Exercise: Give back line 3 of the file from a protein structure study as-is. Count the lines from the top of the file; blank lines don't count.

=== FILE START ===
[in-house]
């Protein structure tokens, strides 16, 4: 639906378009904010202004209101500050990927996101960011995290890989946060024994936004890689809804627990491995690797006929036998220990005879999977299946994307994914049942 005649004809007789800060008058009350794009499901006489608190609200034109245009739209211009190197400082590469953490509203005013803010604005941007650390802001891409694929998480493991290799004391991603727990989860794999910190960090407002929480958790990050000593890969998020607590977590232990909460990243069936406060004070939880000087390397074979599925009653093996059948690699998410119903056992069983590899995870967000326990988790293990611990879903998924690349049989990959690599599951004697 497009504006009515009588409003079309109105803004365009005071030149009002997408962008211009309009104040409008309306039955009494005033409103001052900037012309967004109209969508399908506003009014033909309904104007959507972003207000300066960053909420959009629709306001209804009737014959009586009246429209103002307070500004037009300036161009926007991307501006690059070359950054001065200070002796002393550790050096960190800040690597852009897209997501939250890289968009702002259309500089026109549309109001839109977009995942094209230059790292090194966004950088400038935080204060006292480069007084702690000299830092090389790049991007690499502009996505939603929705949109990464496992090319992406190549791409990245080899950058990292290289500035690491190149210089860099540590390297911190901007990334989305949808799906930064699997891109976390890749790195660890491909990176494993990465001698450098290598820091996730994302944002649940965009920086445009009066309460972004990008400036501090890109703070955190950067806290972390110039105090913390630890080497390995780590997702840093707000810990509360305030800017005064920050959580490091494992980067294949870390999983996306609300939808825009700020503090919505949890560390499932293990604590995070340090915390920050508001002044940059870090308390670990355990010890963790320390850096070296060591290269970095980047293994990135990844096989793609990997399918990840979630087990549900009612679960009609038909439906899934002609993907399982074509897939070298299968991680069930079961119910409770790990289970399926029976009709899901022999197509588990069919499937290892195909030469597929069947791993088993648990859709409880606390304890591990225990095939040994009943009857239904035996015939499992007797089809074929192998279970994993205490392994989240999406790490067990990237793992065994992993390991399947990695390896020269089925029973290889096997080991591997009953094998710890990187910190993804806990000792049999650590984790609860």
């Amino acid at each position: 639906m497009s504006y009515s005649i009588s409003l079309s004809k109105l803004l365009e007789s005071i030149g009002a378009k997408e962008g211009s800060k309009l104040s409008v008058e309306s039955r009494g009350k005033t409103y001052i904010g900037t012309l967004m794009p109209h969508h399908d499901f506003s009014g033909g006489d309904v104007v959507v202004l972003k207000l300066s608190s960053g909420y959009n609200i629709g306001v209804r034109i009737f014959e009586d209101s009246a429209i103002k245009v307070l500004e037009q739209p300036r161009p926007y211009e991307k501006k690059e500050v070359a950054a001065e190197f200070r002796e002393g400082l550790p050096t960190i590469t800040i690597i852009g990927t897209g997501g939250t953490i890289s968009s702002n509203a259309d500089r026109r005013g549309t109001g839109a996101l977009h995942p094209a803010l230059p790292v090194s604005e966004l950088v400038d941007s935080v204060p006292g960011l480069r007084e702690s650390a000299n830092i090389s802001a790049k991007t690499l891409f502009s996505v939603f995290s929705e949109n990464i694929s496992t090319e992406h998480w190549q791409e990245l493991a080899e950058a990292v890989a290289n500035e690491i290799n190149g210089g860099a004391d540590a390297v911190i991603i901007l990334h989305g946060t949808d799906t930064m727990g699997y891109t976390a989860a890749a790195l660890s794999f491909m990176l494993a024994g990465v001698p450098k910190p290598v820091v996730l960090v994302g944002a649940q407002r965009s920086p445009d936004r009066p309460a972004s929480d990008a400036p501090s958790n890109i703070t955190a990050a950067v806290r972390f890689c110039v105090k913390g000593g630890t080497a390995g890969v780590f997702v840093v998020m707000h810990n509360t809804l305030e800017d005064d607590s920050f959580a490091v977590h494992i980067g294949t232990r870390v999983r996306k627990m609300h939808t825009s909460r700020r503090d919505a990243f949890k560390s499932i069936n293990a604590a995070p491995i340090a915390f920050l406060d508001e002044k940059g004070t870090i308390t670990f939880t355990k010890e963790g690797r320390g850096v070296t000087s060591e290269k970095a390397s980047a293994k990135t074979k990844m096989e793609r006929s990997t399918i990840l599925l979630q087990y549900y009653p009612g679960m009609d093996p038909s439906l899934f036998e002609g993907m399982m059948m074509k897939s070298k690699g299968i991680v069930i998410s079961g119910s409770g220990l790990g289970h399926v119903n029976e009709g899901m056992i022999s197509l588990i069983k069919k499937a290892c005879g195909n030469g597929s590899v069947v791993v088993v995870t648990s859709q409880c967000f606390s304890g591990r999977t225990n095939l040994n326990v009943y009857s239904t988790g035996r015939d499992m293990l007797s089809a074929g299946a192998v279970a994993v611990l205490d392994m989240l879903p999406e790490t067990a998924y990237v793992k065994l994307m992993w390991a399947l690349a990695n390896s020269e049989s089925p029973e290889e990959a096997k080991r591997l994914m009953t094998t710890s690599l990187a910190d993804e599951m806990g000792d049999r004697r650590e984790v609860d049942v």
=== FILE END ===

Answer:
């Amino acid at each position: 639906m497009s504006y009515s005649i009588s409003l079309s004809k109105l803004l365009e007789s005071i030149g009002a378009k997408e962008g211009s800060k309009l104040s409008v008058e309306s039955r009494g009350k005033t409103y001052i904010g900037t012309l967004m794009p109209h969508h399908d499901f506003s009014g033909g006489d309904v104007v959507v202004l972003k207000l300066s608190s960053g909420y959009n609200i629709g306001v209804r034109i009737f014959e009586d209101s009246a429209i103002k245009v307070l500004e037009q739209p300036r161009p926007y211009e991307k501006k690059e500050v070359a950054a001065e190197f200070r002796e002393g400082l550790p050096t960190i590469t800040i690597i852009g990927t897209g997501g939250t953490i890289s968009s702002n509203a259309d500089r026109r005013g549309t109001g839109a996101l977009h995942p094209a803010l230059p790292v090194s604005e966004l950088v400038d941007s935080v204060p006292g960011l480069r007084e702690s650390a000299n830092i090389s802001a790049k991007t690499l891409f502009s996505v939603f995290s929705e949109n990464i694929s496992t090319e992406h998480w190549q791409e990245l493991a080899e950058a990292v890989a290289n500035e690491i290799n190149g210089g860099a004391d540590a390297v911190i991603i901007l990334h989305g946060t949808d799906t930064m727990g699997y891109t976390a989860a890749a790195l660890s794999f491909m990176l494993a024994g990465v001698p450098k910190p290598v820091v996730l960090v994302g944002a649940q407002r965009s920086p445009d936004r009066p309460a972004s929480d990008a400036p501090s958790n890109i703070t955190a990050a950067v806290r972390f890689c110039v105090k913390g000593g630890t080497a390995g890969v780590f997702v840093v998020m707000h810990n509360t809804l305030e800017d005064d607590s920050f959580a490091v977590h494992i980067g294949t232990r870390v999983r996306k627990m609300h939808t825009s909460r700020r503090d919505a990243f949890k560390s499932i069936n293990a604590a995070p491995i340090a915390f920050l406060d508001e002044k940059g004070t870090i308390t670990f939880t355990k010890e963790g690797r320390g850096v070296t000087s060591e290269k970095a390397s980047a293994k990135t074979k990844m096989e793609r006929s990997t399918i990840l599925l979630q087990y549900y009653p009612g679960m009609d093996p038909s439906l899934f036998e002609g993907m399982m059948m074509k897939s070298k690699g299968i991680v069930i998410s079961g119910s409770g220990l790990g289970h399926v119903n029976e009709g899901m056992i022999s197509l588990i069983k069919k499937a290892c005879g195909n030469g597929s590899v069947v791993v088993v995870t648990s859709q409880c967000f606390s304890g591990r999977t225990n095939l040994n326990v009943y009857s239904t988790g035996r015939d499992m293990l007797s089809a074929g299946a192998v279970a994993v611990l205490d392994m989240l879903p999406e790490t067990a998924y990237v793992k065994l994307m992993w390991a399947l690349a990695n390896s020269e049989s089925p029973e290889e990959a096997k080991r591997l994914m009953t094998t710890s690599l990187a910190d993804e599951m806990g000792d049999r004697r650590e984790v609860d049942v």